The other day, the HR personnel in my office asked me: “Are you dieting?” “No,” I replied. And then she said, “Haan, lag bhi nahi raha hain.” It doesn’t look like it.

I get it to a certain level. Looking good was on her agenda. But why be spiteful towards others? We, the fat people, must put on a heavy armour everyday before we leave home, prepped to avoid stinging jabs at our shapes, our sizes, and, as an extension, our personalities. We have to apologise for our lack of “perfect” body, our long, lustrous hair, a dazzling smile.

Why are we incapable of accepting people the way they are? Does everyone want everyone to look alike?

Students, activists, factions of the general public strive to make the world a better place to live. They protest, they rant, they fight for the poor, against the corrupt. They harbour this flame of unrest, of undying need to fight for a stranger. It makes you wonder why they’re so blind to the needs of those right around them.

With the case of “coloured discomfort” faced by many Indians across the world—because of Nina Davuluri—that seems to be a another pin holding up the masks of the general public, laced with hypocrisy. Many Indians smarted at the behaviour of Americans, but we can’t get away just by calling them racist. How different are we in our own homeland?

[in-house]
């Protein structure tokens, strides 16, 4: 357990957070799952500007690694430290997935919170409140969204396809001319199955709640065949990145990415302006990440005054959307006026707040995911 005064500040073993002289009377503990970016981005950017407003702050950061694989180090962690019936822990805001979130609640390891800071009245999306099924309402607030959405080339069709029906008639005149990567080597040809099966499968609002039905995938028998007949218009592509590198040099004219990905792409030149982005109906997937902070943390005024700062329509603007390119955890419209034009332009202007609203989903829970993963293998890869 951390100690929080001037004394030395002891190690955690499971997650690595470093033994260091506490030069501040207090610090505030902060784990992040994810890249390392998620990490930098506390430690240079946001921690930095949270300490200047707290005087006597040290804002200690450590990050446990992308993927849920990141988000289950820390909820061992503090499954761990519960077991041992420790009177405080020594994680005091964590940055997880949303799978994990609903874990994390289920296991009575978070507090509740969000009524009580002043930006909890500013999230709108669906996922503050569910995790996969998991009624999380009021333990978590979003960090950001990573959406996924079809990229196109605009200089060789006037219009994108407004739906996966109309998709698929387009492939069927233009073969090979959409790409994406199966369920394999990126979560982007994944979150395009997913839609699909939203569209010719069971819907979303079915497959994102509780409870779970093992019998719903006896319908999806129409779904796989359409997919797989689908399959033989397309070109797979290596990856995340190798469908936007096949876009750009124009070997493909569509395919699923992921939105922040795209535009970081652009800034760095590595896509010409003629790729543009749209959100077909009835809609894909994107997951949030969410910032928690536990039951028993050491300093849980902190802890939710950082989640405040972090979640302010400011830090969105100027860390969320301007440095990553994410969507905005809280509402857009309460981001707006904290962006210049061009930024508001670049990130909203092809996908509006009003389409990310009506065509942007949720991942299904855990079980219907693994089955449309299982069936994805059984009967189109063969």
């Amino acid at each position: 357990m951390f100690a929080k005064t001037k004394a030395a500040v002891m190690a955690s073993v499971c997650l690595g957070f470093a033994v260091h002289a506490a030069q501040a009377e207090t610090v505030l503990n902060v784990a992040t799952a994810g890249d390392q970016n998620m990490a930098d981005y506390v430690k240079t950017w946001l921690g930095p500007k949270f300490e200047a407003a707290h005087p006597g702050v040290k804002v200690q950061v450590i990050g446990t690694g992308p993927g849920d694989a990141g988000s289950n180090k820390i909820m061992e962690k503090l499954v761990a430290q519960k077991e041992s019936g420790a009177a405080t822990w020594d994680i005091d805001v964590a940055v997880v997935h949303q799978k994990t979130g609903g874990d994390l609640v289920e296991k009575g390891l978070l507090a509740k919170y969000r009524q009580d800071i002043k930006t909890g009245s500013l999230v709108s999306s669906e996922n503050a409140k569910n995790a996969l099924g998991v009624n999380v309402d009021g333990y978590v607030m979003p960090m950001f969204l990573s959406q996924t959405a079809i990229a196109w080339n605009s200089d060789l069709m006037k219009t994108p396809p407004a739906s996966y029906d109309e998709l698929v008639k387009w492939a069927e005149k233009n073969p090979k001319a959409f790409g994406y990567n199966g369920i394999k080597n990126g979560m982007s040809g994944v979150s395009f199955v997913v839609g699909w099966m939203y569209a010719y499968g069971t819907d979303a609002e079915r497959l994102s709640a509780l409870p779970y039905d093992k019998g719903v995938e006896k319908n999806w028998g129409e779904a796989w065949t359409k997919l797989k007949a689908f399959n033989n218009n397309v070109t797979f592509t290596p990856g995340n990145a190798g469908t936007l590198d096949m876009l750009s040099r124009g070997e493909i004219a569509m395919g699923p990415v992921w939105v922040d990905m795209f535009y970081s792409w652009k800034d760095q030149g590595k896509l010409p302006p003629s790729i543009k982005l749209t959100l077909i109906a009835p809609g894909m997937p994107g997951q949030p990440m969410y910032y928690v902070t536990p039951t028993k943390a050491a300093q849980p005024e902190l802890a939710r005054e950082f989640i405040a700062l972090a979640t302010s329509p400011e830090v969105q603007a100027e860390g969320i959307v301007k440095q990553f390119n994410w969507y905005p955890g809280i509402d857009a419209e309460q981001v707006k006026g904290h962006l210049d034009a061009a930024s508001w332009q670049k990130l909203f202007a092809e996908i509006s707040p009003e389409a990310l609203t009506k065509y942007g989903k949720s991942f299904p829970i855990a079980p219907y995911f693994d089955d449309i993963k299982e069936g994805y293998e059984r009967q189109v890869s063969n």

If certain groups are fighting against prejudice towards skin colour, then pray, why does a perfect body type rule the world?

You know the drill: you tell yourself that you must not let them get to you. Body type isn’t directly or indirectly proportional to your worth, sticks and stones can break your bones, and so on. But what’s simple in theory isn’t always simple in practice. We relate it all to beauty, we’ve seen it everywhere. So must I deem my worth according to what the other person thinks?

Why can’t revolutionise society at their own level? A step at a time, try to reason with friends and family, one person at a time? Or have we romanticised the experience of sitting at Jantar Mantar, and spending an entire lifetime shouting and putting up placards to fight against corrupt individuals and organisations?

India—the land of snake charmers, lumbering elephants, backward areas. This is the exoticism of literature, but sometimes I doubt we’ve changed at all when even in the best of cities, best of working environments, among the best of colleagues. If one is still commented on for her body shape, then we really haven’t changed a bit.

(Ramya J S D’Rozario is a features writer with a media house in Delhi.)

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